Brittney Reese in the women's Long Jump at the IAAF World Championships Moscow 2013 (Getty Images) © Copyright
Report Moscow, Russia

Report: Women’s Long Jump final – Moscow 2013

Was there ever any doubt that Brittney Reese would win an unprecedented third gold medal in the women’s Long Jump at the IAAF World Championships?

After yesterday’s qualification round, yes there was. She only just squeaked through to the final as her jump of 6.57m was good enough for 12th place – and even then on count back.

But today’s final was a completely different story. Britain’s Shara Proctor – who led the qualifiers with 6.85m despite taking off 26cm behind the plasticine – didn’t live up to her seven-metre promise and finished down in sixth.

Reese, meanwhile, was the only athlete to break seven metres, taking her third successive World title with a jump of 7.01m.

She didn’t have it all her own way though, as Blessing Okagbare opened with 6.89m; significantly farther than Reese’s opening 6.50m. Ivana Spanovic of Serbia had the second-best mark of the opening round with 6.70m.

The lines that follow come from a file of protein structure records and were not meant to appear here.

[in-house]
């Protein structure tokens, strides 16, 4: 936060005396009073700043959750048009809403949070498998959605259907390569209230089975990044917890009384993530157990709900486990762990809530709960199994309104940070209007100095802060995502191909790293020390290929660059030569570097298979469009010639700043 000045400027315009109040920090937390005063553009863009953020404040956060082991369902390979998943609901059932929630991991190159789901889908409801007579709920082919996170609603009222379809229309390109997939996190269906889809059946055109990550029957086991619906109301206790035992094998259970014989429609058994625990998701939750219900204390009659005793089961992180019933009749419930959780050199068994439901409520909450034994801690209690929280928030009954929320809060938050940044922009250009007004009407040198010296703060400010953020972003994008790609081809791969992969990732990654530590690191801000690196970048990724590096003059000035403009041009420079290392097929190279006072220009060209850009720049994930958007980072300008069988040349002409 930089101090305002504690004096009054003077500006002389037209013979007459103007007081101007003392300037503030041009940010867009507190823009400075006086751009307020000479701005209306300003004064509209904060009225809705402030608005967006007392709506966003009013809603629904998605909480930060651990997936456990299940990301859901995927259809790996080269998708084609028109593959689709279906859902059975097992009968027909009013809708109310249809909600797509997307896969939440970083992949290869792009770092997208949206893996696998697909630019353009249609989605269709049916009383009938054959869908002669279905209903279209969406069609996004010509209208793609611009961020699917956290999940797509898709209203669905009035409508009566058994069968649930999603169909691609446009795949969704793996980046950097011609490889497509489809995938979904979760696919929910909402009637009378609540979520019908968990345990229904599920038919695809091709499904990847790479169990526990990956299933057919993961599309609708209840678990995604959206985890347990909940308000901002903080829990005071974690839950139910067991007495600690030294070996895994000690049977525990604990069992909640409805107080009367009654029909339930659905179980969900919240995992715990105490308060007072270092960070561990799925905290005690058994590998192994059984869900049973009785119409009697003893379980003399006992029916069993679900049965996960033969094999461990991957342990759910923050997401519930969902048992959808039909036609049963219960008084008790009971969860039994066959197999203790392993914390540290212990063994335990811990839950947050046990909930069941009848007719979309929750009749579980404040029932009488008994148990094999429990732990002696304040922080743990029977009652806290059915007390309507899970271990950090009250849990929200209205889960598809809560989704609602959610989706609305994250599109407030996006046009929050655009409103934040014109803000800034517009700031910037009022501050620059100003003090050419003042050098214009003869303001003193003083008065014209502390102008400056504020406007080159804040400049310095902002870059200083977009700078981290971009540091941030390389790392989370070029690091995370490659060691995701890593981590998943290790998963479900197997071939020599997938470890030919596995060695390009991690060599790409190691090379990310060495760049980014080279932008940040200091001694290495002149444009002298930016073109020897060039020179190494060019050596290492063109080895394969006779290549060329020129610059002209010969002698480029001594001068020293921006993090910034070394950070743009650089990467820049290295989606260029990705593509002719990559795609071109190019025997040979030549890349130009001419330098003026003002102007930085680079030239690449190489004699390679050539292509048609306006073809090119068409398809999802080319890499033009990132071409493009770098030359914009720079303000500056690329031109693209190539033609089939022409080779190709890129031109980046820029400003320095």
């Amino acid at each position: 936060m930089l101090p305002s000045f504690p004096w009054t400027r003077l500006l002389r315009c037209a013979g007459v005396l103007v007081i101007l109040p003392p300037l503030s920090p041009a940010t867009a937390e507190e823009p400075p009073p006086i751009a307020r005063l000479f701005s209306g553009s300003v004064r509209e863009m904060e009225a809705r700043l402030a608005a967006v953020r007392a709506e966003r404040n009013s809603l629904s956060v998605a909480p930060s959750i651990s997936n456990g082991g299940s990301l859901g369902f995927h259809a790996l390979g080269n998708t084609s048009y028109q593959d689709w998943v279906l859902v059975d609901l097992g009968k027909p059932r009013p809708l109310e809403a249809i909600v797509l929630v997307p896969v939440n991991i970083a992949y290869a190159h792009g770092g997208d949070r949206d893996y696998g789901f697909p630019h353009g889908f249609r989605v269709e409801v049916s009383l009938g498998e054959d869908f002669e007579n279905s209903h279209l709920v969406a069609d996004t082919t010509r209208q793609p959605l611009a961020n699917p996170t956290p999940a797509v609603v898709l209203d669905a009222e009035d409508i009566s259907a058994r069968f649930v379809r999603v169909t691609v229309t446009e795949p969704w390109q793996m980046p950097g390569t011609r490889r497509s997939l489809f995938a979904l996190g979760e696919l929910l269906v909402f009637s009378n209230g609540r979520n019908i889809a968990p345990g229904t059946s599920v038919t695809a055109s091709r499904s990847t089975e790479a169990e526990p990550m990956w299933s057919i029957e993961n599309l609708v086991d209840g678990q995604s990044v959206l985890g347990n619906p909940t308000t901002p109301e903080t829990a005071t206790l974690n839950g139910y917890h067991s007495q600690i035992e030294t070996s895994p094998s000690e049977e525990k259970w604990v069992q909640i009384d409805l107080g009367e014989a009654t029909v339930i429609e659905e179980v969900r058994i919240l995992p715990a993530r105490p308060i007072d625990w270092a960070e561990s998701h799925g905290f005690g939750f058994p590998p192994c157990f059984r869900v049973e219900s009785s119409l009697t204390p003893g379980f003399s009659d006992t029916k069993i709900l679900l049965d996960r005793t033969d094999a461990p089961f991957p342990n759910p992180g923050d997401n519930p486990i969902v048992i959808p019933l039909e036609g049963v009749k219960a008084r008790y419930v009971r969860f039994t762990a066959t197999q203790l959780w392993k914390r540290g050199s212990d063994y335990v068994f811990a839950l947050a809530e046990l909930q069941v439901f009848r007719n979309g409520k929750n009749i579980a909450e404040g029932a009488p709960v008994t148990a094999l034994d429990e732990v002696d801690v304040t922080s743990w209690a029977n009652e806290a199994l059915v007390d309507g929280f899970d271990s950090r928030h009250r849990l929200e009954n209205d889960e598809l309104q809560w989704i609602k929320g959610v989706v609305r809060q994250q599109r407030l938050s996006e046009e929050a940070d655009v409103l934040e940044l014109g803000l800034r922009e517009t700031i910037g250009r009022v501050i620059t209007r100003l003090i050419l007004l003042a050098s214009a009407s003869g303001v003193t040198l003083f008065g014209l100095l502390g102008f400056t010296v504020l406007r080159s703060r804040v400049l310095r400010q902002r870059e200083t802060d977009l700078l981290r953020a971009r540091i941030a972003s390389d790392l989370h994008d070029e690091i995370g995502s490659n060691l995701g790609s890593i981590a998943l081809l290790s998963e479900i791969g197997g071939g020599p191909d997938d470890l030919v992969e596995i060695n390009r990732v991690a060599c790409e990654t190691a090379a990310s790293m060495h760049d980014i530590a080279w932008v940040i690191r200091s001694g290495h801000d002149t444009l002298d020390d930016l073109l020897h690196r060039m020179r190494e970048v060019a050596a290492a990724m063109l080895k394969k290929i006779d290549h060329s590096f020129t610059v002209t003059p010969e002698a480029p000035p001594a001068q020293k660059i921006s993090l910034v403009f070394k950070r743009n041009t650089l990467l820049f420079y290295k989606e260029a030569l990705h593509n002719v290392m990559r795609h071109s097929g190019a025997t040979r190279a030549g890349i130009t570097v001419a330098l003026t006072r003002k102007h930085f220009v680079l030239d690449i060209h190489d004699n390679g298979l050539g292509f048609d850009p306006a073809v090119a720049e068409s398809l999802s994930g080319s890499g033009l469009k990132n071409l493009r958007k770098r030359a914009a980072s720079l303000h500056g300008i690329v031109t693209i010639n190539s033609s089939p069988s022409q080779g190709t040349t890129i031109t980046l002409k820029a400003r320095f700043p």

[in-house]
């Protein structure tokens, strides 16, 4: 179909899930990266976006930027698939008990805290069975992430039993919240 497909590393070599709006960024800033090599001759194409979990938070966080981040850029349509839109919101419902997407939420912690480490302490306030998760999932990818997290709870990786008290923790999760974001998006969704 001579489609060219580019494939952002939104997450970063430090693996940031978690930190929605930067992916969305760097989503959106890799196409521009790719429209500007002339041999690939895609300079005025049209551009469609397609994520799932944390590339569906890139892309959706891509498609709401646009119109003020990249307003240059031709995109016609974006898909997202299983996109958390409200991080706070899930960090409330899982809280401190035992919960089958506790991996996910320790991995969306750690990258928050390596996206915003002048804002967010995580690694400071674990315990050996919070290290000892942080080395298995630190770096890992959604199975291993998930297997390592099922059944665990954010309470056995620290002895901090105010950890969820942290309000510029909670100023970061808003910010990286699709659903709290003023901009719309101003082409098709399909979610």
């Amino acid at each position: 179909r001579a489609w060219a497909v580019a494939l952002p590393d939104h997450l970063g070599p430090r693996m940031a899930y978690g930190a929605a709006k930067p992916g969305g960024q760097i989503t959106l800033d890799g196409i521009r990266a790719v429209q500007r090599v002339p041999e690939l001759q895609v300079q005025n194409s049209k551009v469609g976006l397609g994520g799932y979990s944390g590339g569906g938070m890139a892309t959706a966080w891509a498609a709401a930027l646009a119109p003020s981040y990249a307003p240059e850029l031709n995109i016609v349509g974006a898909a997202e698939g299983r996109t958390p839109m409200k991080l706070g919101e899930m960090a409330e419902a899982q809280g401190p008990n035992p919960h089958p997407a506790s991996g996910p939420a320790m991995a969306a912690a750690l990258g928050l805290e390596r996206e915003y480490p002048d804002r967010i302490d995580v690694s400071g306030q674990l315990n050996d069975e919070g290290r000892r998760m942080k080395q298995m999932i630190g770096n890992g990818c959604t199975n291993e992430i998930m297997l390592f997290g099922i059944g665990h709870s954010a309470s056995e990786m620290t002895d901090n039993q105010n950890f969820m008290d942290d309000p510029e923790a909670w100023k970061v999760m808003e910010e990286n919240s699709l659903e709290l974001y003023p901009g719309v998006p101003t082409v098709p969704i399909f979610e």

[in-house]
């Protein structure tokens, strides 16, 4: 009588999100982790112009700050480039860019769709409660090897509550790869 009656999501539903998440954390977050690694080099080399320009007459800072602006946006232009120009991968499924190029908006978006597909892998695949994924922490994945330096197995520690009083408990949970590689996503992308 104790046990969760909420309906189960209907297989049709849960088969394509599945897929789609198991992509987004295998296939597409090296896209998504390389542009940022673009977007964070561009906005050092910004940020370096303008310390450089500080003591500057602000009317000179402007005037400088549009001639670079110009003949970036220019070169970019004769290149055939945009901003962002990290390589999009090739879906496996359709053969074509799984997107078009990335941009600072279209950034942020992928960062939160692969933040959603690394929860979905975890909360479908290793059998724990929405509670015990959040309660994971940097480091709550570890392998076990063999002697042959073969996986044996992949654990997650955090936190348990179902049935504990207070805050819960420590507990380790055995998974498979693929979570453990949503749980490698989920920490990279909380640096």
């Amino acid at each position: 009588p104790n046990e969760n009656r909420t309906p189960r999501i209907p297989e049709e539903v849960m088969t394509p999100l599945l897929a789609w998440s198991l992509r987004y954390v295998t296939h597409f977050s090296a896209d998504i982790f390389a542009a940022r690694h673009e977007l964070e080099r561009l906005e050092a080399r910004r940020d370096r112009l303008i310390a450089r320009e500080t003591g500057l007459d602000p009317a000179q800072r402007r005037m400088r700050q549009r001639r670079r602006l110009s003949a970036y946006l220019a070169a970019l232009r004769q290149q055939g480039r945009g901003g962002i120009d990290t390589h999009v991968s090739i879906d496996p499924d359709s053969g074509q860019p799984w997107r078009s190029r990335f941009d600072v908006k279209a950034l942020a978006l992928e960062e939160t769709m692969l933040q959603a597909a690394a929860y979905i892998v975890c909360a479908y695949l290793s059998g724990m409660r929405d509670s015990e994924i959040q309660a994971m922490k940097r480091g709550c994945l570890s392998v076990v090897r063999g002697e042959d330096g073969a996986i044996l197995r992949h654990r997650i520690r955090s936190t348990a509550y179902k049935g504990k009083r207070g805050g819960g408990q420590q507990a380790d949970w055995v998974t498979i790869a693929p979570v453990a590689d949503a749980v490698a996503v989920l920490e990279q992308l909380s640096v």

In round two, Reese flew out to 7.01m to take the lead. Volha Sudareva of Belarus moved into the bronze medal position with 6.82m with Proctor (6.79m) and Darya Klishina (6.76m) close behind.

There were no significant improvements in rounds three or four, but the penultimate round saw a change in the medal standings.

Spanovic bounced back into a podium place with a national record of 6.82m, moving ahead of Sudareva on count-back.

Later that round, Okagbare looked to have taken pole position from Reese, landing right in line with the seven-metre mark. But her effort was measured at 6.99m, just two centimetres shy of the US leader.

Reese responded with a 6.95m, while Okagbare challenged again in the final round with 6.96m, but once more it was not enough and Reese was crowned the champion.

Reese has now won more World Championship gold medals in this event than anyone else in history; more than legendary jumpers Heike Drechsler, Jackie Joyner-Kersee and Fiona May, all of whom won two each.

With eight athletes over 6.73m, it was the best-depth women’s Long Jump final in World Championships history. Silver medallist Okagbare became the first African woman to win a World Championships medal in this event, while Spanovic became Serbia's first ever World Championships medallist; the country having only been entered as a separate nation since 2007.

Jon Mulkeen for the IAAF